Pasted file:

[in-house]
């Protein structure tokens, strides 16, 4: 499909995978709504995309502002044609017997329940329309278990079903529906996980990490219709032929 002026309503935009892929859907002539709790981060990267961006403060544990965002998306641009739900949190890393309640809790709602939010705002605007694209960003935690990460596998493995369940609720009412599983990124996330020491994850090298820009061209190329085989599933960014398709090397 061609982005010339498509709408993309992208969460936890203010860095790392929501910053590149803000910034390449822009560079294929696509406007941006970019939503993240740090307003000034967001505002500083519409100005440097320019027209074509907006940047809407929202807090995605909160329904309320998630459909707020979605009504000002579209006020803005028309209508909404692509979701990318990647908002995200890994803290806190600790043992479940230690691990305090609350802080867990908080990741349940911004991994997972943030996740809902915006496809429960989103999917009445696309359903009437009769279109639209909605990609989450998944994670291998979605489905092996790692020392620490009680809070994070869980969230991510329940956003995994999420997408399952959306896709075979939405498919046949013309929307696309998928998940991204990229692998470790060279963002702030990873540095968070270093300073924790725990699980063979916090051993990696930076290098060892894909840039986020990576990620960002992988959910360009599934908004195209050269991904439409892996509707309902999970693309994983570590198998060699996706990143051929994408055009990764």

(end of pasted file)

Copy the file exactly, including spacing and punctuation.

[in-house]
């Protein structure tokens, strides 16, 4: 499909995978709504995309502002044609017997329940329309278990079903529906996980990490219709032929 002026309503935009892929859907002539709790981060990267961006403060544990965002998306641009739900949190890393309640809790709602939010705002605007694209960003935690990460596998493995369940609720009412599983990124996330020491994850090298820009061209190329085989599933960014398709090397 061609982005010339498509709408993309992208969460936890203010860095790392929501910053590149803000910034390449822009560079294929696509406007941006970019939503993240740090307003000034967001505002500083519409100005440097320019027209074509907006940047809407929202807090995605909160329904309320998630459909707020979605009504000002579209006020803005028309209508909404692509979701990318990647908002995200890994803290806190600790043992479940230690691990305090609350802080867990908080990741349940911004991994997972943030996740809902915006496809429960989103999917009445696309359903009437009769279109639209909605990609989450998944994670291998979605489905092996790692020392620490009680809070994070869980969230991510329940956003995994999420997408399952959306896709075979939405498919046949013309929307696309998928998940991204990229692998470790060279963002702030990873540095968070270093300073924790725990699980063979916090051993990696930076290098060892894909840039986020990576990620960002992988959910360009599934908004195209050269991904439409892996509707309902999970693309994983570590198998060699996706990143051929994408055009990764």